In researching our next stop, Oamaru, we were not expecting much. Lonely Planet described a slow moving town with a questionably glamorous history of refrigerated-meat shipping. Sounds like loads of fun, huh? However, we had heard that Oamaru was a great place to see wild penguins so we stopped at the local I-site and asked the representative to find us somewhere to stay for three nights. We must have looked a little less than enthused about staying in the area as the young man assured us he would find us somewhere "flash" to stay. Now, I don't know exactly what "flash" means but our house at 63 Tees Street was absolutely fabulous. For less than the cost of a typical New Zealand motel room we were given the coolest house key ever, which opened the door to a beautiful four bedroom house, with a huge kitchen, satellite tv, and wireless internet.



As most penguins are out hunting for fish during the day, we enjoyed an easy afternoon lounging around our great new digs. At 6:30 we headed out to Bushy Beach Scenic Reserve in search of the very rare and very shy Yellow-Eyed Penguin. The area was beautiful, but quite crowded with other wildlife lovers. We overheard a couple say they had been waiting for two hours and had seen nothing. Plus, the viewing platform was about one hundred feet up a cliff overlooking the beach. Needless to say, we didn't have high hopes. However, luck was on our side; within five minutes of our arrival the first penguin emerged from the tall grass about two feet in front of us. She was absolutely beautiful and quite far from the shy creature we were expecting. She strutted back and forth in front of us and then let out an extremely loud wail. The wildlife volunteer at the viewing station explained that she was 16 years old and had just lost her mate, so she was letting everyone in the vicinity know that she was back on the market. The volunteer then let us borrow his binoculars to watch the penguins out at sea ride the waves onto the beach. It was really quite thrilling.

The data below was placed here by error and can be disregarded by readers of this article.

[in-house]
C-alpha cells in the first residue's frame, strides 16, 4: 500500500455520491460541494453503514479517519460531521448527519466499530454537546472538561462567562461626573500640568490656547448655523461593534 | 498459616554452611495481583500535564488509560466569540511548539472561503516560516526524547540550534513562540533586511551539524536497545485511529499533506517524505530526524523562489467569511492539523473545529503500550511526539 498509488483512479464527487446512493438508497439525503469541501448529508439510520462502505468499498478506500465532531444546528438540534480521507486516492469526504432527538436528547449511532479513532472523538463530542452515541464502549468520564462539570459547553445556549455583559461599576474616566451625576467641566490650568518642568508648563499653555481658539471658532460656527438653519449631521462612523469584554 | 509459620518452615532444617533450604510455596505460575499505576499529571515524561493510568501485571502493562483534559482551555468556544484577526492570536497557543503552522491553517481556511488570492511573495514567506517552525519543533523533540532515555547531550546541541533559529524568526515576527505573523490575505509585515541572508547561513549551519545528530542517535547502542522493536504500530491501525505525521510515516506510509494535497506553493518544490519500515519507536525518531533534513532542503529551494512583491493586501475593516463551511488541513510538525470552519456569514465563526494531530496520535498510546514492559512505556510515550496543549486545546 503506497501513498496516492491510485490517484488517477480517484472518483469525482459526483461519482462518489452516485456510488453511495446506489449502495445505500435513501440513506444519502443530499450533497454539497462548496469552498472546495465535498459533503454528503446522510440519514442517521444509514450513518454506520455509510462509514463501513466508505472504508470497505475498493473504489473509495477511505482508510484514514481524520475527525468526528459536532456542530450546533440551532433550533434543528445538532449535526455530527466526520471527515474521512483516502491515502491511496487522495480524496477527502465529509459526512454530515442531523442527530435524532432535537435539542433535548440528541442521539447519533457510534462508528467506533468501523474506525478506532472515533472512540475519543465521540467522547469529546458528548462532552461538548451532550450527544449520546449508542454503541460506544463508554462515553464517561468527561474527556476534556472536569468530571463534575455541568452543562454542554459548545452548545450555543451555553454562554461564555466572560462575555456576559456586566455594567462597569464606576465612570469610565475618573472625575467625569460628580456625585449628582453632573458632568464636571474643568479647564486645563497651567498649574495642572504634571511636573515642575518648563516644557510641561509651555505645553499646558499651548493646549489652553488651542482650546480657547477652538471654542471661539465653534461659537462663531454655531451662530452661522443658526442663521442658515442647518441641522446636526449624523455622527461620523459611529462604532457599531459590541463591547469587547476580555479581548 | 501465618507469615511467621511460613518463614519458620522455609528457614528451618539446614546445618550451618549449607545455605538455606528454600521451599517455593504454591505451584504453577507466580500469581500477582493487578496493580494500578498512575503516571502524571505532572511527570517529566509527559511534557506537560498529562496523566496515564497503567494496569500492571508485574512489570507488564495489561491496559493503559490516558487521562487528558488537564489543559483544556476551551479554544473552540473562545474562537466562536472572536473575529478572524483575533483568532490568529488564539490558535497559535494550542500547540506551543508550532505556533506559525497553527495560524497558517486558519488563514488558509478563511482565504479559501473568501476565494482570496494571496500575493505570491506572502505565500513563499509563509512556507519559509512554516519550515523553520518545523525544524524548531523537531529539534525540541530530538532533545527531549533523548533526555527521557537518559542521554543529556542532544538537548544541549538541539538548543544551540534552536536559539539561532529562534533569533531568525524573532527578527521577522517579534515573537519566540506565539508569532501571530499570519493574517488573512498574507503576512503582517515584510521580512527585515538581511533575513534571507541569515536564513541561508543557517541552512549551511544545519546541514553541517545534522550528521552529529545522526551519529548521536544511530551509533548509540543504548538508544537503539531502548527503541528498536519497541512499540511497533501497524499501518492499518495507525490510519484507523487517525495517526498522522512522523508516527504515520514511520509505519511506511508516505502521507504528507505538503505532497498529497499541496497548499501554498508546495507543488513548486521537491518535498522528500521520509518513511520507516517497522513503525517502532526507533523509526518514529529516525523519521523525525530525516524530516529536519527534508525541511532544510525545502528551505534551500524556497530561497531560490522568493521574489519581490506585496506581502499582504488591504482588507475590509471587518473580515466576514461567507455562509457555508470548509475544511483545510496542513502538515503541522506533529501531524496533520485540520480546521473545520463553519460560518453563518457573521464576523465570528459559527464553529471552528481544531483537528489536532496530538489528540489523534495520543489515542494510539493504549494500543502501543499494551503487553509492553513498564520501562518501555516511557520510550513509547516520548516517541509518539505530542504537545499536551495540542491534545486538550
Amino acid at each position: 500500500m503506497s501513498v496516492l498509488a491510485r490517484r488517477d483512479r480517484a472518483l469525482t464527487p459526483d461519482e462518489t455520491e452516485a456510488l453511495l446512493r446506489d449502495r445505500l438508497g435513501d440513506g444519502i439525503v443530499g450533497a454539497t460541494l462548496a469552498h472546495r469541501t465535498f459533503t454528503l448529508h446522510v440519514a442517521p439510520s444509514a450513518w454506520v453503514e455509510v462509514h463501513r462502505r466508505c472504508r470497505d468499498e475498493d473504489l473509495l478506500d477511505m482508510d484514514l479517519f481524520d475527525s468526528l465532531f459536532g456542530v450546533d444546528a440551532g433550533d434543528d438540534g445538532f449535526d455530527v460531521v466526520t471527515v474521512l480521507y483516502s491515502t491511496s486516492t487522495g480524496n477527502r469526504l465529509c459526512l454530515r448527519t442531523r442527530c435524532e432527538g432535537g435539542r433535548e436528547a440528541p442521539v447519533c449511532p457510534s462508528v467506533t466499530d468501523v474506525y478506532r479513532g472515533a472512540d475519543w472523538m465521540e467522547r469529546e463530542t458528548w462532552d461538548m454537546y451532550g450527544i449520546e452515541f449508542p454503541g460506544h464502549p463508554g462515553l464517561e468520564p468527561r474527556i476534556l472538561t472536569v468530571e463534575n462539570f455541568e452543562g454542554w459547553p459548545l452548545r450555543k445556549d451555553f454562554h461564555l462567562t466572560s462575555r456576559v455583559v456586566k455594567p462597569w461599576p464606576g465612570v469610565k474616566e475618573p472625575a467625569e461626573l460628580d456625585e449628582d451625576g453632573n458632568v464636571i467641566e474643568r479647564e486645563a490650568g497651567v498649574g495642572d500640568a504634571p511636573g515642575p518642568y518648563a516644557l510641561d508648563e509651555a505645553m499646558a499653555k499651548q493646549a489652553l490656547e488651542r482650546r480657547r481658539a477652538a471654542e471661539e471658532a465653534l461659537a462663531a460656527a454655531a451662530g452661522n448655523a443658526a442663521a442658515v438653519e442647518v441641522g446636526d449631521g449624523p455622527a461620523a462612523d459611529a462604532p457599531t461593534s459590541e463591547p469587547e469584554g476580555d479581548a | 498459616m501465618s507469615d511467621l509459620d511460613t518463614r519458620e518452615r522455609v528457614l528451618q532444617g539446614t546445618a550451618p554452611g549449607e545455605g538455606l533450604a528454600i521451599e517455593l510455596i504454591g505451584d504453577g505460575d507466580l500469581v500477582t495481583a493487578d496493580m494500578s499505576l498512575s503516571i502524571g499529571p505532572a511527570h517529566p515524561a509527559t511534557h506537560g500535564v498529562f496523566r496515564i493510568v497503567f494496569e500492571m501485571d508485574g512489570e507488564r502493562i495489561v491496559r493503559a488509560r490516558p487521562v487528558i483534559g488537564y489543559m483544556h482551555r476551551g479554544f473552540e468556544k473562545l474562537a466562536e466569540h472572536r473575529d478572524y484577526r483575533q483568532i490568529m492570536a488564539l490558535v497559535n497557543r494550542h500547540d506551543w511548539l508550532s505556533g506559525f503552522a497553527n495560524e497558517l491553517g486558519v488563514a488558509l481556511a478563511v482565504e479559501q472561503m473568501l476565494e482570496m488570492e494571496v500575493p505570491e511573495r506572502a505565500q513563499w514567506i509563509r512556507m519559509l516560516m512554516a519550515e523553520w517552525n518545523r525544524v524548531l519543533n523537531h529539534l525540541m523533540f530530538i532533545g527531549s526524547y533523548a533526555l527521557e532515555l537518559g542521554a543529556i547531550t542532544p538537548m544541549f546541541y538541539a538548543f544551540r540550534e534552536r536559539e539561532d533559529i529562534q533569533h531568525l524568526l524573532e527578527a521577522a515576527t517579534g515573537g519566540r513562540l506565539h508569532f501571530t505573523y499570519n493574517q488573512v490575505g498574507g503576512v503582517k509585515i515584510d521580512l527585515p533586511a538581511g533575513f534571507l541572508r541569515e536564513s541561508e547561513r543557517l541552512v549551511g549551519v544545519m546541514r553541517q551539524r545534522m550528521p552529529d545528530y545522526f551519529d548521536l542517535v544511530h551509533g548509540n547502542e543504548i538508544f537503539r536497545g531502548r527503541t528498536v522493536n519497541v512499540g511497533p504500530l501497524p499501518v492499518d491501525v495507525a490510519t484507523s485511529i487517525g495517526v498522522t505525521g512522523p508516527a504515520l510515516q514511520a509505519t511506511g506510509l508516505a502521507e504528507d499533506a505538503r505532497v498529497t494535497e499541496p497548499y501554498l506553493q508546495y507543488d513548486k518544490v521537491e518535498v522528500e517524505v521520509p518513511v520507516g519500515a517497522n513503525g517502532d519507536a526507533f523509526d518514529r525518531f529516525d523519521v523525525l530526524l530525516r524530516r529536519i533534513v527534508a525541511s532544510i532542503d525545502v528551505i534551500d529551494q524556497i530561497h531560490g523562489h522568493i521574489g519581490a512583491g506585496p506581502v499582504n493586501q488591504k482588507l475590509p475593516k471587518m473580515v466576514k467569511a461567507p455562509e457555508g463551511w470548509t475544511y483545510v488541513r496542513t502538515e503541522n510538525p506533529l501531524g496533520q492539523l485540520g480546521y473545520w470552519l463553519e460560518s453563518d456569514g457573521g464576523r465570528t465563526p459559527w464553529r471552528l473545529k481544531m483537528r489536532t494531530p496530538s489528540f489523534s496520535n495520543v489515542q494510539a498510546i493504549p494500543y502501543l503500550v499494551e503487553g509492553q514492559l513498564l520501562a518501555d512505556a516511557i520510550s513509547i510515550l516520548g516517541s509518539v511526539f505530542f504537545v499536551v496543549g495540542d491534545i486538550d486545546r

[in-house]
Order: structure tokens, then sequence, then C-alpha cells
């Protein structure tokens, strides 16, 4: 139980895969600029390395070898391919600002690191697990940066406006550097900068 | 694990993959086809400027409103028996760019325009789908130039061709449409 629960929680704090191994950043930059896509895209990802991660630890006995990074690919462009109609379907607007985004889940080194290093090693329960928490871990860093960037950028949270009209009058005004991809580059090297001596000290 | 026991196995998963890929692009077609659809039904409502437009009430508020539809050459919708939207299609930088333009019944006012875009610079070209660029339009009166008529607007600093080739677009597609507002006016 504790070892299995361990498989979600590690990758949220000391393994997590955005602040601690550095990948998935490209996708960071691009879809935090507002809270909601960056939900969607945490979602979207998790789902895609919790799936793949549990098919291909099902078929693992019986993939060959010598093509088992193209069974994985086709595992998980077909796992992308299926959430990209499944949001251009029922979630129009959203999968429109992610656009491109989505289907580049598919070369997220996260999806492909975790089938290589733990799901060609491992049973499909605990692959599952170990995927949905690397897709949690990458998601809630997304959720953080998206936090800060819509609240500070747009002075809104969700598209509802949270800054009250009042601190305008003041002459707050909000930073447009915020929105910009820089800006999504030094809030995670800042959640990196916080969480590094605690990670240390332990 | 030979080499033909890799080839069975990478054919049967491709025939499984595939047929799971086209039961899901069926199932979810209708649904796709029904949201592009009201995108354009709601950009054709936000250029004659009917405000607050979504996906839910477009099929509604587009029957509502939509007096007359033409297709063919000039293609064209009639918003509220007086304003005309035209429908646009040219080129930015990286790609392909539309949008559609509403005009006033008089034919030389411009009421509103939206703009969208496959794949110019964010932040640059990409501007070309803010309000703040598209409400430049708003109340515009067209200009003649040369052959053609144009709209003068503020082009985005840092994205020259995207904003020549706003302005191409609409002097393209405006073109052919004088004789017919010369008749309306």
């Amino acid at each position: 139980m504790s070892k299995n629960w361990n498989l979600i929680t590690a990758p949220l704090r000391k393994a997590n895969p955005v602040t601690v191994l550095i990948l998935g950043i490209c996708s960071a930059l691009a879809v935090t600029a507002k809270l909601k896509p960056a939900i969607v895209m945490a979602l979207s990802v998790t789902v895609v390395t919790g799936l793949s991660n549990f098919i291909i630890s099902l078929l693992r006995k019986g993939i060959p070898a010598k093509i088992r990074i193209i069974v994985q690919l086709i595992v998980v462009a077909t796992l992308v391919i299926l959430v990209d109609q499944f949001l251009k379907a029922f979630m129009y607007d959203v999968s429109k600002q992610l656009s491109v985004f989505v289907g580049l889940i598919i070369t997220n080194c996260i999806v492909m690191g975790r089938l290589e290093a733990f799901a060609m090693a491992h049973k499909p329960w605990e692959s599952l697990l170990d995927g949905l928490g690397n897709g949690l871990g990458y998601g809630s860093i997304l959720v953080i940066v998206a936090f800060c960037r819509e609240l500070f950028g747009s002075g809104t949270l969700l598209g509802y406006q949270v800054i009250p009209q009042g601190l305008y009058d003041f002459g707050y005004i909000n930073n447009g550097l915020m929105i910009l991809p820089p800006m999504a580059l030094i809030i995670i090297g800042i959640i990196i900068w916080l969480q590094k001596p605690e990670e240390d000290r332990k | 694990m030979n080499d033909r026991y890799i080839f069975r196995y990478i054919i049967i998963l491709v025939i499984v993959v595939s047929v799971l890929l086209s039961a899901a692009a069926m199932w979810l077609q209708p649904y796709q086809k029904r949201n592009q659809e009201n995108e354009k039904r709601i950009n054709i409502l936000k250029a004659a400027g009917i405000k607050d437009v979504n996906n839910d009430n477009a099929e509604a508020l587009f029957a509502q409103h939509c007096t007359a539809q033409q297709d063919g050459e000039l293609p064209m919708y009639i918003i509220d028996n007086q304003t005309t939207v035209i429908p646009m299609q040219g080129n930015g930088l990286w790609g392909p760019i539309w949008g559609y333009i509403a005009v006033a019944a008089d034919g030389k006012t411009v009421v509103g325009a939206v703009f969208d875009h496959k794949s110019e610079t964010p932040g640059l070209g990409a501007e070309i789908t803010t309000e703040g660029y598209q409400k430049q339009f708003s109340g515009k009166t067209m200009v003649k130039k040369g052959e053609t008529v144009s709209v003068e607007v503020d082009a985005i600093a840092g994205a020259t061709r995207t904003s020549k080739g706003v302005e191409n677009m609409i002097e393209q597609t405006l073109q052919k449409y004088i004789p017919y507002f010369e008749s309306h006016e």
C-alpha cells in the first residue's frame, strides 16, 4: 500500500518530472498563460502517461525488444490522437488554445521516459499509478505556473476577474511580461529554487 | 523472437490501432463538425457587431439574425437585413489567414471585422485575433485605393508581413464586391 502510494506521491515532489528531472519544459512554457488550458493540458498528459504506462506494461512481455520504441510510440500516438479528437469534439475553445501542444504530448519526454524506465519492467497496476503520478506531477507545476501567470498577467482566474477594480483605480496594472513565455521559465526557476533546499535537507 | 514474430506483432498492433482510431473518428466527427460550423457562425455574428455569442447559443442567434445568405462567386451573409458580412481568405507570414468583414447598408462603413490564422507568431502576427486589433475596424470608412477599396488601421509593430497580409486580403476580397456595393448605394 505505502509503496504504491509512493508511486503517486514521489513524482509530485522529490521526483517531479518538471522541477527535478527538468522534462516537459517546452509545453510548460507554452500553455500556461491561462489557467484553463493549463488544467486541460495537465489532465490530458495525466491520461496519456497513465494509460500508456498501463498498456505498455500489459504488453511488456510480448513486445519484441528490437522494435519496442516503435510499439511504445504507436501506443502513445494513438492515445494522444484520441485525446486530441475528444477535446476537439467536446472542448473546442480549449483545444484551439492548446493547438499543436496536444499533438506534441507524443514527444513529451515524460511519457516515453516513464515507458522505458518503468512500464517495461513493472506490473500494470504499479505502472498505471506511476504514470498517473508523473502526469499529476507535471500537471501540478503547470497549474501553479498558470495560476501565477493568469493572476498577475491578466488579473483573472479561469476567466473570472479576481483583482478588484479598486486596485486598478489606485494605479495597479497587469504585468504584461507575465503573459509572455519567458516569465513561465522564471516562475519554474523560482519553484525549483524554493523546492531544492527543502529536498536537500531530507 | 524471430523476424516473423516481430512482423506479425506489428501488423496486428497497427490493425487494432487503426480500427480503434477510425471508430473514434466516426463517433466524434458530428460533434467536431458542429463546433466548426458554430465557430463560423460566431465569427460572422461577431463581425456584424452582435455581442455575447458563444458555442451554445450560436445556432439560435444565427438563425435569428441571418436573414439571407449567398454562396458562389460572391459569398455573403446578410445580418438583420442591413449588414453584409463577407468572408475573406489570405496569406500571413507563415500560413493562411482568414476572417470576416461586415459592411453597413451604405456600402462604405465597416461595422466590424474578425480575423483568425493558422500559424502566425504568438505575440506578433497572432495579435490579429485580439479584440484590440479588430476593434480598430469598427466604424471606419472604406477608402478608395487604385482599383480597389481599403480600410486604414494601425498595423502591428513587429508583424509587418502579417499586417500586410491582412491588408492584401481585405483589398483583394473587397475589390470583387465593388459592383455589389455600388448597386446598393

The next night we visited the much more commercialized Little Blue Penguin colony. No photography was allowed, but we had a great time watching 172 penguins ride the waves in, waddle up the beach, find their way back to the appropriate nest box and feed their waiting young.

All in all, Oamaru turned out to be one of our top stops to date.

Posted by RTMM 01:08 Archived in New Zealand Comments (4)

A Shower In Queenstown

by: Ryan

I just finished showering in what might be the world's smallest shower stall. The experience made me laugh, so I thought I would share it with all of you.

I realize that I am a large person (even by United States standards), but I can not imagine this particular shower stall being considered comfortable for any adult. To begin with, I had to duck just to step through the door. After entering the stall, I stood up straight and the shower head was at the height of my chest. To add to the issue, the shelf that was designed to hold the shampoo was falling off the wall, so I had to put the shampoo and conditioner bottles on the floor of the stall.